DENVER — Colorado officials asked again Wednesday for a federal response to the state's recent marijuana legalization vote.
Democratic Gov. John Hickenlooper said in a letter to U.S. Attorney General Eric Holder that Colorado needs a response "as soon as possible" about how the Justice Department will respond to Colorado's marijuana vote. Republican state Attorney General John Suthers also signed the letter.
Hickenlooper and Suthers reminded the Justice Department that while federal officials have maintained their right to enforce the Controlled Substances Act, the administration has also turned a blind eye to many medical marijuana users and sellers.
"We need to know whether we can expect any different posture regarding marijuana grown and distributed for recreational use," Hickenlooper and Suthers wrote. "Specifically, we need to know whether the federal government will take legal action to block implementation" of the marijuana measure, "or whether it will seek to prosecute grow and retail operations."
Voters in Colorado and Washington state voted last week to allow adults to possess small amounts of marijuana without a doctor's recommendation. So far, the Justice Department has said federal law stands, but that the measures are under review.
Hickenlooper and Colorado Attorney General John Suthers also talked to Holder by telephone last week, with no signal whether the Justice Department would sue to block the marijuana measure.
On Tuesday, Washington Gov. Chris Gregoire met with Deputy Attorney General James Cole in Washington, D.C. Gregoire reported that the federal government still hasn't decided whether to take action to block new laws legalizing marijuana.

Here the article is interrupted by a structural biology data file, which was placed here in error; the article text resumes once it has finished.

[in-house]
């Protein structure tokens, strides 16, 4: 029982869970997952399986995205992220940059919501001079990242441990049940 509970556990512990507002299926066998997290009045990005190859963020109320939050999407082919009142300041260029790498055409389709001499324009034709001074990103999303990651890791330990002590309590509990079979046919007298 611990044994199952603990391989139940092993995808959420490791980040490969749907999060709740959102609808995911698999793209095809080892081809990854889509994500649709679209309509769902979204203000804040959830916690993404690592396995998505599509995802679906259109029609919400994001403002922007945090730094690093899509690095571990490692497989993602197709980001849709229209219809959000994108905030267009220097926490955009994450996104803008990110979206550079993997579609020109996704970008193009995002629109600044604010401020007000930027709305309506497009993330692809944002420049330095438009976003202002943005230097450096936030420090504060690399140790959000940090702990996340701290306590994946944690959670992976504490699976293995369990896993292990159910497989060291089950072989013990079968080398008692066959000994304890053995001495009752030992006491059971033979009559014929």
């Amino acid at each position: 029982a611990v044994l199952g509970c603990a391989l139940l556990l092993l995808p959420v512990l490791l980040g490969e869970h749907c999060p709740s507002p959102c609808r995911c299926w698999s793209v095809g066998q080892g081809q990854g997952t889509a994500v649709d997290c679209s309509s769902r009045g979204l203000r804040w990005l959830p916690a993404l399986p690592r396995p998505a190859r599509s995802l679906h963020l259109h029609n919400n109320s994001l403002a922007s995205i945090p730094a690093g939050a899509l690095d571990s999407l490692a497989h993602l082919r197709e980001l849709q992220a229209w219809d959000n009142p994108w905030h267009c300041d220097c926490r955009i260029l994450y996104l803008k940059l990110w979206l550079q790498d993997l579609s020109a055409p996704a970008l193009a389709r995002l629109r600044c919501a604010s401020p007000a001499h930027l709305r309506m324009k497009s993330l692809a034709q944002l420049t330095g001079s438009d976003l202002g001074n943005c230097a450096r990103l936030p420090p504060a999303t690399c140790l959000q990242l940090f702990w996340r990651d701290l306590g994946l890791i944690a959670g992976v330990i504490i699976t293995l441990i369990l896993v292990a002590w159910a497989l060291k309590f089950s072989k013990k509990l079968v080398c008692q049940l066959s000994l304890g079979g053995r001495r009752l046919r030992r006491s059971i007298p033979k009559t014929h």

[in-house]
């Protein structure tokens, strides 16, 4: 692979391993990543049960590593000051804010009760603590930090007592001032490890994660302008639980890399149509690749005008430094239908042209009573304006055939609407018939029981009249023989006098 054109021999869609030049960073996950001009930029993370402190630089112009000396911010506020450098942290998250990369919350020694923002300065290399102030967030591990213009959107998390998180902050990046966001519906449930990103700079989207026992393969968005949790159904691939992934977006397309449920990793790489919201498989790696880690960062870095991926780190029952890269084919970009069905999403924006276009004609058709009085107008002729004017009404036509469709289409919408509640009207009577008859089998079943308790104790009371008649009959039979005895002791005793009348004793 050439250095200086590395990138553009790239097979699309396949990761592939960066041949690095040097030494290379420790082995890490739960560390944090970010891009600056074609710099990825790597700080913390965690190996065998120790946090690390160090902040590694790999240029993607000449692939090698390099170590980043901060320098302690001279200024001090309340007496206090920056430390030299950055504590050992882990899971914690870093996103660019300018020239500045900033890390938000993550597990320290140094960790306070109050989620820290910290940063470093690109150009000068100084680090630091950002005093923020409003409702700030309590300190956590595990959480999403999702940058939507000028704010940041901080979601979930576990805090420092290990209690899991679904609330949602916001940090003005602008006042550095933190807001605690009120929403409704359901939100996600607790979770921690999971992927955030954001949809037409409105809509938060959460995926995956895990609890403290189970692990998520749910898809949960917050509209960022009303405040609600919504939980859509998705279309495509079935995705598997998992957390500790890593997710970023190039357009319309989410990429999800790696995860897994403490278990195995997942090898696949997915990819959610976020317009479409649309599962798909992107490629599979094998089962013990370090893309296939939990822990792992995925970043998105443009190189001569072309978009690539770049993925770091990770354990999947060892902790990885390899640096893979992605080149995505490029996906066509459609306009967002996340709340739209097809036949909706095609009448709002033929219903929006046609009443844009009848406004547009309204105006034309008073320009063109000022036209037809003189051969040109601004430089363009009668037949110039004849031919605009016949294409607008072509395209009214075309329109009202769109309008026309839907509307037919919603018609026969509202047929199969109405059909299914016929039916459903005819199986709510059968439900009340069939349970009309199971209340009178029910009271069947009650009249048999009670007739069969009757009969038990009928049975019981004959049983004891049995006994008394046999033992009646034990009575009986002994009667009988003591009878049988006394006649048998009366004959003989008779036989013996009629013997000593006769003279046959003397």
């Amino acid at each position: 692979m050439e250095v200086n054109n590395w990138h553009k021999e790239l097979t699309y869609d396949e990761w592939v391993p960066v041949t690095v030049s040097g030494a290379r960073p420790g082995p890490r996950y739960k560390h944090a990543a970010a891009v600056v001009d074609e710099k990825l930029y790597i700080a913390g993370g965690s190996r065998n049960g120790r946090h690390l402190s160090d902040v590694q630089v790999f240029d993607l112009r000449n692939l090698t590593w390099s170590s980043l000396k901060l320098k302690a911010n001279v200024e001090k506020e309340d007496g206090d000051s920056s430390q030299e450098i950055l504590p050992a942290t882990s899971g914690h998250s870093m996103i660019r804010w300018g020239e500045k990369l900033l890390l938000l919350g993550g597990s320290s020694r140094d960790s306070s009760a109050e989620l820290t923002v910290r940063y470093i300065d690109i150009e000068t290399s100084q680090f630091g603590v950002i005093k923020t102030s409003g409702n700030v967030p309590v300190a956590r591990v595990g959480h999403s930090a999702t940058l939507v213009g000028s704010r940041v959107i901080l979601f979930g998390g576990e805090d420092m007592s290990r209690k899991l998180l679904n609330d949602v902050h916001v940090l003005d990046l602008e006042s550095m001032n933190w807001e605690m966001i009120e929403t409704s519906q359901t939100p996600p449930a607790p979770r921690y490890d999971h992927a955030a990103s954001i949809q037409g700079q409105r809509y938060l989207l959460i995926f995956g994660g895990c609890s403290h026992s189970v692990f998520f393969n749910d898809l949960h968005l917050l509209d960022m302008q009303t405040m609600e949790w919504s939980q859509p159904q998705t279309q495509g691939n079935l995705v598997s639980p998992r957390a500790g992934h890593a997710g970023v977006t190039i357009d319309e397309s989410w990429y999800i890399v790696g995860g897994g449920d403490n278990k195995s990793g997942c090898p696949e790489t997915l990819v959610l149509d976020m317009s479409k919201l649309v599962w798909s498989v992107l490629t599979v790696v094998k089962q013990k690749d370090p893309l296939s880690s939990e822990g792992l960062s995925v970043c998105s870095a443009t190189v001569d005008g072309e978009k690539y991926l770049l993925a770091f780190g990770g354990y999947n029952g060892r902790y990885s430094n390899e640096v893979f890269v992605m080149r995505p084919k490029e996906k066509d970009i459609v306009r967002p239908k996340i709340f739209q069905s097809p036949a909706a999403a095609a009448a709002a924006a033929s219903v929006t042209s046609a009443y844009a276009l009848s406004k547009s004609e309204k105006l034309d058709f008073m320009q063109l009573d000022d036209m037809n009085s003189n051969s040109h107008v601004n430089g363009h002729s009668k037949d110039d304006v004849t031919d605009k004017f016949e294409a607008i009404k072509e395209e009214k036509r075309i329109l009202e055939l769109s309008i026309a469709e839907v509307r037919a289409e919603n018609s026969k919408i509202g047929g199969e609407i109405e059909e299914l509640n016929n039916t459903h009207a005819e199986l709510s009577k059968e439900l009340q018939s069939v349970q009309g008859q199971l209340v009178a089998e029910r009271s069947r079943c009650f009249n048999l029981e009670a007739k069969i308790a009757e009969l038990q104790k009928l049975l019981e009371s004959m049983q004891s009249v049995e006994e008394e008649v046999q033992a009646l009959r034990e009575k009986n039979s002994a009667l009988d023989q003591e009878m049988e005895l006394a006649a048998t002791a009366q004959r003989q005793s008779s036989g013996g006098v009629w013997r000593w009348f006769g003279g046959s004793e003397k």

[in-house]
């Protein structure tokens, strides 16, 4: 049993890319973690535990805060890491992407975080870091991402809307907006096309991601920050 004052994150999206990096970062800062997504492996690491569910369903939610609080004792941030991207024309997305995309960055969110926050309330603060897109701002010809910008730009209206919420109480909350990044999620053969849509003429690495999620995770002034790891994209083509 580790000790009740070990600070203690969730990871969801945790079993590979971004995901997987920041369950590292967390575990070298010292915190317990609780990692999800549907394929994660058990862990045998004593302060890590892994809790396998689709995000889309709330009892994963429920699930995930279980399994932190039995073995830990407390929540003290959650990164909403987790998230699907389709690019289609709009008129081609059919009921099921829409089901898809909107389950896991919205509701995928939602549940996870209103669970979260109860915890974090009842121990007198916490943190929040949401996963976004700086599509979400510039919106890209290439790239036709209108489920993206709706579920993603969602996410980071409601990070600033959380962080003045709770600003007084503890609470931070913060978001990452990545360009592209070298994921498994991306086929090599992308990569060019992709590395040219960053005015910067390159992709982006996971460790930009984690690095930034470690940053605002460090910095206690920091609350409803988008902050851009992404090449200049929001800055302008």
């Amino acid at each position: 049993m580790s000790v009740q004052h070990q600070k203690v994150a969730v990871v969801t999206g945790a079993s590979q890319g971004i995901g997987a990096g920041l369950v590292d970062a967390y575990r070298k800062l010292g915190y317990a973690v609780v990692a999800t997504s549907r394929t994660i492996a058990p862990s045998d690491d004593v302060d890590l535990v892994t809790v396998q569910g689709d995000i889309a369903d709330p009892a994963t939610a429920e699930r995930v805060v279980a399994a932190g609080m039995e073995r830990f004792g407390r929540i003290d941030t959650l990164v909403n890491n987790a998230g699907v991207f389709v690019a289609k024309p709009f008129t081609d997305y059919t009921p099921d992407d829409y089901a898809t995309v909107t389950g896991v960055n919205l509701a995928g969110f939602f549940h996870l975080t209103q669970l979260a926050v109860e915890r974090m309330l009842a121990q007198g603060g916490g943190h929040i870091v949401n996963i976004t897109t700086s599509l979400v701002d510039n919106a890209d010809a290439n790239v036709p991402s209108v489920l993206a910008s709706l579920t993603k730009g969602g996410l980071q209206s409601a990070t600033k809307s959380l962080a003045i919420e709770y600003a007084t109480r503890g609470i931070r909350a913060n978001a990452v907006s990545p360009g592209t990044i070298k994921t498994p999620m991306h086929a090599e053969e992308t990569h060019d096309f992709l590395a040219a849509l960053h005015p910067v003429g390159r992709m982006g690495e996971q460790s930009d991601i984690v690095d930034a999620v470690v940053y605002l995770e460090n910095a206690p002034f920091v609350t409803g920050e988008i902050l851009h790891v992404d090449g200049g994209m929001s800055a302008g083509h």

In the Colorado letter, Hickenlooper and Suthers reminded the Justice Department of confusing signals about state employees who implement marijuana regulations.
U.S. attorneys in several states have cautioned that state employees implementing medical marijuana laws are subject to federal prosecution, but no charges have been brought. Colorado has an entire enforcement division within the state Department of Revenue overseeing the marijuana industry.
"We find no clear guidance on these issues," Hickenlooper and Suthers wrote.
A spokesman for Hickenlooper said there was no immediate response from the Justice Department..
Prosecutors in both states are already starting to act. At least three prosecutors in Washington state announced plans last week to drop criminal cases against adults facing possession in charges for small amounts of marijuana. And in Colorado on Wednesday, Boulder County became the first in Colorado to drop similar adult possession cases.
Boulder police Chief Mark Beckner told the Daily Camera newspaper his department would stop issuing tickets or making arrests for possession of marijuana less than an ounce and paraphernalia.
"We had already told our officers it was a waste of time to issue summonses for those offenses anyway, given the passage" of the marijuana measure, Beckner said.
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